How is it government officials come to contradictory conclusions about what the U.S. Treasury can do in the event it lacks the money to pay all its bills? Can the Treasury prioritize and pay bondholders before everyone else?
The Treasury says no. The Government Accountability Office says yes. Who’s right?
Both, unfortunately. The Congressional Research Service explained the source of the controversy in a Sept. 19 report, “Reaching the Debt Limit: Background and Potential Effects on Government Operations.” Absent any specific statutory authority, the GAO concluded that a decision on prioritization is up to the Treasury, which says the same lack of legal authority prevents it from prioritizing payments. In other words, the disagreement is really over “two different interpretations of silence in statute,” according to the report.
If push comes to shove — if Congress fails to pass a short-term extension of the debt limit later this month — most policy analysts say the Treasury would side with the GAO’s interpretation.
“Even though Treasury says it has no authority to prioritize bondholders over others, we believe it most certainly will,” Andy Laperriere and Robert Perli of Cornerstone Macro LP wrote in an Oct. 7 research note.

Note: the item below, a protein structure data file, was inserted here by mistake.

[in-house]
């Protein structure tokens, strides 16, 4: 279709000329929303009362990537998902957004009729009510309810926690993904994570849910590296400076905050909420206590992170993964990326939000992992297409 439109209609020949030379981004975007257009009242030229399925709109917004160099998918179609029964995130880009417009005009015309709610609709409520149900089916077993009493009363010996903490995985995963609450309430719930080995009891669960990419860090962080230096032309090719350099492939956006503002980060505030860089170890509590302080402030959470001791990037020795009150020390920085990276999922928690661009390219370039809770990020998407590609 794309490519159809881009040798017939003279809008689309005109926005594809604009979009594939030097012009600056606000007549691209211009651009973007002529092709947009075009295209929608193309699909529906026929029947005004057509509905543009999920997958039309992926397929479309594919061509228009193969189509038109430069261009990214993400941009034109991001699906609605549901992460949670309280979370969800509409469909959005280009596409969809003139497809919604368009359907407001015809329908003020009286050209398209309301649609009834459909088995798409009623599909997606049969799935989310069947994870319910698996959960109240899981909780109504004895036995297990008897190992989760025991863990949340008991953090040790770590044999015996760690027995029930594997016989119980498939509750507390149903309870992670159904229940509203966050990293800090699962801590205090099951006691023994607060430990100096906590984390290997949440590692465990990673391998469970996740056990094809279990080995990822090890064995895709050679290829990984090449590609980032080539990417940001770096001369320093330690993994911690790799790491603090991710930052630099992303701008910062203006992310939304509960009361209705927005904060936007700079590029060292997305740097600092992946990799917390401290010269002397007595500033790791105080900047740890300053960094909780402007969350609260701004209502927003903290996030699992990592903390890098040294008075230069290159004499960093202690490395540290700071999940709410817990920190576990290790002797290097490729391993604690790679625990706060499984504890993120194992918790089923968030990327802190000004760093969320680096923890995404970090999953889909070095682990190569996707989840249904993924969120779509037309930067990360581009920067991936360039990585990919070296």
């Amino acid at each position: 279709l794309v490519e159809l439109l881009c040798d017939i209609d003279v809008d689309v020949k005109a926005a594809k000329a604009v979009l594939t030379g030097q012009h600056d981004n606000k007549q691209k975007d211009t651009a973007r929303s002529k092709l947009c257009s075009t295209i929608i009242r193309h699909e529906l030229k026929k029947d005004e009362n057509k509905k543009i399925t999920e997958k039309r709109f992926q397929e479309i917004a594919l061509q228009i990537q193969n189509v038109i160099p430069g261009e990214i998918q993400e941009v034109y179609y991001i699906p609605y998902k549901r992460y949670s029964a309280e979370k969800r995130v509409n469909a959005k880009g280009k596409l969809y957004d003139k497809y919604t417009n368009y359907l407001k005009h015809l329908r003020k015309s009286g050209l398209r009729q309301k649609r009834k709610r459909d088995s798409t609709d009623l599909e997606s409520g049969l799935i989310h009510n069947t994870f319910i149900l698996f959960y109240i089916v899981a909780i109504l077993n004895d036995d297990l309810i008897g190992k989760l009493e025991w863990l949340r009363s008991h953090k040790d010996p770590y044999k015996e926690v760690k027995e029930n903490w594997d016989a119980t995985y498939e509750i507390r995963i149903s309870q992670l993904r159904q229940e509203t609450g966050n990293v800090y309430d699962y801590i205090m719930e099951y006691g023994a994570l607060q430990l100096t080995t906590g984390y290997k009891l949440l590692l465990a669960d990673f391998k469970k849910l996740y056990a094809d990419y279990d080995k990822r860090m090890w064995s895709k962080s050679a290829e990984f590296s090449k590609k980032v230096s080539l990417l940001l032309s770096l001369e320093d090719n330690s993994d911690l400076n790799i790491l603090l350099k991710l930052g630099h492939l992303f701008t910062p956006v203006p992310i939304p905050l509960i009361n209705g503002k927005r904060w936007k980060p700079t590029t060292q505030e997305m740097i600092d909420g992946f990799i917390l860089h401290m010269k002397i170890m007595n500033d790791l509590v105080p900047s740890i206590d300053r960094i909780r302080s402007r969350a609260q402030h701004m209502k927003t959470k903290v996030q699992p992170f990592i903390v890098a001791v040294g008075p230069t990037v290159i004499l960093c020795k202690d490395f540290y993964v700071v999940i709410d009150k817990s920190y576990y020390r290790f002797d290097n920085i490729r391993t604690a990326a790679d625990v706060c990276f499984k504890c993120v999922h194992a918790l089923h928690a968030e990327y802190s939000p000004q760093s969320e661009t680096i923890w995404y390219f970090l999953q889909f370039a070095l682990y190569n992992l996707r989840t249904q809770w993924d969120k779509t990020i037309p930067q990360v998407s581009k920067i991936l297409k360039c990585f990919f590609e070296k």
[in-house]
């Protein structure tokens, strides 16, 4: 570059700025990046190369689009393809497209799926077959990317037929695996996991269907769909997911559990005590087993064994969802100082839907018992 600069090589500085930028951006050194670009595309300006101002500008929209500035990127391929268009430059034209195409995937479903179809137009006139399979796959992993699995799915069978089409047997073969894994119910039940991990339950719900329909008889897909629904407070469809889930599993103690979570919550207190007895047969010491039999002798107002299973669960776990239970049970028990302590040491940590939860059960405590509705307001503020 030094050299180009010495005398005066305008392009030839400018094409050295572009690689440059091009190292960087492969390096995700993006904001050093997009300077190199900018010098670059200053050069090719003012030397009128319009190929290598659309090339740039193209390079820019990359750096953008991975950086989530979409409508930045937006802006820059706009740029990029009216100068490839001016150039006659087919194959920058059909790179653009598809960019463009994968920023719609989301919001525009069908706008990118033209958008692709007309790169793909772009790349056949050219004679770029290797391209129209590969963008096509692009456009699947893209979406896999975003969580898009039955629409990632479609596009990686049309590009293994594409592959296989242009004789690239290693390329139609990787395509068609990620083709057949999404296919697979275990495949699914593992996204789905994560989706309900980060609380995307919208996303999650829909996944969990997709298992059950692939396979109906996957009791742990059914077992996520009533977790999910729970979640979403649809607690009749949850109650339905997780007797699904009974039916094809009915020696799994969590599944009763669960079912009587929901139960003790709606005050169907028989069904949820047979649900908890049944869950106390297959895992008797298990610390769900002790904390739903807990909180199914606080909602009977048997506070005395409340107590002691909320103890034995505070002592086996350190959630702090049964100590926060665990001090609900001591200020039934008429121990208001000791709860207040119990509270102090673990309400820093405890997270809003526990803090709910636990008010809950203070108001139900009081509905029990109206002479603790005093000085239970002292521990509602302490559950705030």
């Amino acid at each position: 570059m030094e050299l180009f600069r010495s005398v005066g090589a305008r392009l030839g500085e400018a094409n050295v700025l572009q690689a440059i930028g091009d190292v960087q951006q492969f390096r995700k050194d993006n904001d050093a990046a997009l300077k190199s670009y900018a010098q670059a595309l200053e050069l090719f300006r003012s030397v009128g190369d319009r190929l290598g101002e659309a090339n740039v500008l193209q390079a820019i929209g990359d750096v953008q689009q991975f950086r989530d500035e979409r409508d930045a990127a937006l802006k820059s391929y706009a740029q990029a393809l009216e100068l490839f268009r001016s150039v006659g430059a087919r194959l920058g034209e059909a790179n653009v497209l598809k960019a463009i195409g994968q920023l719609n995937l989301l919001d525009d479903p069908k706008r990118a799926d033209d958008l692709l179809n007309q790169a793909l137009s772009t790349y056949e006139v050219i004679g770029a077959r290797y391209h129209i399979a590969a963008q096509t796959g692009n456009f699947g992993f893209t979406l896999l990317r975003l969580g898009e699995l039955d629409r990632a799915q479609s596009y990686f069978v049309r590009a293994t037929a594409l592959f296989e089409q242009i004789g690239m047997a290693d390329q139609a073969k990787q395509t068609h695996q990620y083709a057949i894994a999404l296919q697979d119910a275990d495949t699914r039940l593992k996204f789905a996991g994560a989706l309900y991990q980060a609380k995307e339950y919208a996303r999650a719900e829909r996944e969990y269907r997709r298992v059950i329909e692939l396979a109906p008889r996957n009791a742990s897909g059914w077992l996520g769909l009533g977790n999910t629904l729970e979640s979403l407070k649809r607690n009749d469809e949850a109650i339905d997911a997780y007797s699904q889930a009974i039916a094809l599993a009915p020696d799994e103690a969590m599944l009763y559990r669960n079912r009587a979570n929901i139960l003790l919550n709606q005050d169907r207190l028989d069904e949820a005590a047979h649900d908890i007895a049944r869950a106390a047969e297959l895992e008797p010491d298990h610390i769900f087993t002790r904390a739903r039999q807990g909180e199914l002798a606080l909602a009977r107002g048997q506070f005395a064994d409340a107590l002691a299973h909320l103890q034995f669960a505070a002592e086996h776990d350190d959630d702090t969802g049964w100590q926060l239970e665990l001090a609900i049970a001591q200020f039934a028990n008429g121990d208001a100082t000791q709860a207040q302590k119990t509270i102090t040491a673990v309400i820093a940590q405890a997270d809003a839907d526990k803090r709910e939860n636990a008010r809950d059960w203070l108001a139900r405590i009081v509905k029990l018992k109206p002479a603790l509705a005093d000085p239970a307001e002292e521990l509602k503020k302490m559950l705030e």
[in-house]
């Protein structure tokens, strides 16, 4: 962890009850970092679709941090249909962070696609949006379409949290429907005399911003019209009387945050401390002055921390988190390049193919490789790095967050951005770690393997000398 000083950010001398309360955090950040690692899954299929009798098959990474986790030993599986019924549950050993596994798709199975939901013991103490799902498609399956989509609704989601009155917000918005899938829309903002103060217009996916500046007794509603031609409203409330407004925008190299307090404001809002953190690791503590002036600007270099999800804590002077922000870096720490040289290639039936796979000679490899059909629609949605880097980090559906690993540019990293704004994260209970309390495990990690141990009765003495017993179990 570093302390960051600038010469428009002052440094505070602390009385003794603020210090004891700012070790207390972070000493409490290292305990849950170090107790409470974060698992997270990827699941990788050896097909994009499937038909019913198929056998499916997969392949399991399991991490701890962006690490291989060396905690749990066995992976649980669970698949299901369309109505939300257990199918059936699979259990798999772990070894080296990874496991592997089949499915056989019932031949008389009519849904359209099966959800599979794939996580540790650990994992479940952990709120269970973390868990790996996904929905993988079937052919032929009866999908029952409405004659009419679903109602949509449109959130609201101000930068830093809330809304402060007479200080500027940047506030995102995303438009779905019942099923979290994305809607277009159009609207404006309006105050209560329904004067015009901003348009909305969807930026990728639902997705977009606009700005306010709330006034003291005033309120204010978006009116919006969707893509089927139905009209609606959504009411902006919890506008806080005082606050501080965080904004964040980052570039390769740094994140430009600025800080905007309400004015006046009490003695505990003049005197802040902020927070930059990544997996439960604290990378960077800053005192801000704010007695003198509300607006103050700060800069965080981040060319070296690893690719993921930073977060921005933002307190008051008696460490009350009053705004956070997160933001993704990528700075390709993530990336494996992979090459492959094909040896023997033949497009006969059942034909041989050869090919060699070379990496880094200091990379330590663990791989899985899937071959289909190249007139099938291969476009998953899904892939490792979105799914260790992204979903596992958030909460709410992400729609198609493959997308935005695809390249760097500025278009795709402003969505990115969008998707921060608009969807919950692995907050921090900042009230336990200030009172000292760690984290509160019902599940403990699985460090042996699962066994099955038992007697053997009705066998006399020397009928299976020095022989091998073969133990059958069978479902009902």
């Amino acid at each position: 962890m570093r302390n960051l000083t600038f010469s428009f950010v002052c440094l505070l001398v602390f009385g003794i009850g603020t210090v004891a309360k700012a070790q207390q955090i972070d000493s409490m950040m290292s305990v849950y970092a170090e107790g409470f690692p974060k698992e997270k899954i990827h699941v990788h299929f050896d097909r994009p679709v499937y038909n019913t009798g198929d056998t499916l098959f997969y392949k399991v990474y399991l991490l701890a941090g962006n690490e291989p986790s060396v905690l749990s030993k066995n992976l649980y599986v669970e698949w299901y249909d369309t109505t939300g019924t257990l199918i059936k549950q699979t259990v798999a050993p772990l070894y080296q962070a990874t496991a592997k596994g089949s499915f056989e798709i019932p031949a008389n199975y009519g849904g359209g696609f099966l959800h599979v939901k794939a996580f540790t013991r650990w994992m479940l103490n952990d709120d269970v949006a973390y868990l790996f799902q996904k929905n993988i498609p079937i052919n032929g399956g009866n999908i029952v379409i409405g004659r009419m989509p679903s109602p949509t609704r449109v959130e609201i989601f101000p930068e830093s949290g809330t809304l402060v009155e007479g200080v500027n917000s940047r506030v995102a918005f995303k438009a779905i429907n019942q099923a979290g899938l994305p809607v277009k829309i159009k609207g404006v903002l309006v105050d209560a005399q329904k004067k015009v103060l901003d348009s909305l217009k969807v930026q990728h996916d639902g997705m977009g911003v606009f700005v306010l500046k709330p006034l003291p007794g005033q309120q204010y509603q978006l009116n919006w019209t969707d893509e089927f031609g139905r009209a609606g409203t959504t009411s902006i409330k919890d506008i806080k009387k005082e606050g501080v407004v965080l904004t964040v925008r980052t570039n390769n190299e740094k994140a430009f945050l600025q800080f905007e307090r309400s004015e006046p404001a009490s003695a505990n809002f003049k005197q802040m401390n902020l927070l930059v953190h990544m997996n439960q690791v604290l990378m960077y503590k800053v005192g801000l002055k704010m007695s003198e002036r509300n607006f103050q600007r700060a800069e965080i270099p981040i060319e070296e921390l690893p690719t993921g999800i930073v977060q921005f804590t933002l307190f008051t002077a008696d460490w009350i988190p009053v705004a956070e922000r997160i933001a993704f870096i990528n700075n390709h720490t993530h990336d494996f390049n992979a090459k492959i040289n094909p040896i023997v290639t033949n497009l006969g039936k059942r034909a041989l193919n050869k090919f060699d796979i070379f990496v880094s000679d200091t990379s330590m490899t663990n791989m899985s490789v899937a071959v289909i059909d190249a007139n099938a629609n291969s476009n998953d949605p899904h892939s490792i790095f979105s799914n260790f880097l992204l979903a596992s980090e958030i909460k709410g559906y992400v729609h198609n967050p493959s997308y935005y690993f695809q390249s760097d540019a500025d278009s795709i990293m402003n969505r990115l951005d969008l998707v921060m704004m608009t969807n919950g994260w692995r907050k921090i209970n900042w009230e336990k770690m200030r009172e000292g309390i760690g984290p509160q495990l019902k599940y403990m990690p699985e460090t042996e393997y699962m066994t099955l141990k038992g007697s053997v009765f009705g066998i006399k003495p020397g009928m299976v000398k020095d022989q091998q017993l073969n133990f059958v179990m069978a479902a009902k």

And here’s Moody’s Investors Service: “We believe the government would continue to pay interest and principal on its debt even in the event that the debt limit is not raised, leaving its creditworthiness intact.”
Treasury Secretary Jack Lew surely can apply reverse reasoning: Not paying bondholders would mean a loss of creditworthiness, something no one in his position would precipitate voluntarily.
Does that mean the Treasury isn’t telling the truth about its options? Not exactly. Anyone who watched Lew on last Sunday’s talk shows understands that evading the question isn’t the same as lying.
And who can blame him? Why advertise the Treasury’s intention to pay bondholders first when it would mean AARP members, walkers and all, staked out on Pennsylvania Avenue with television crews in tow?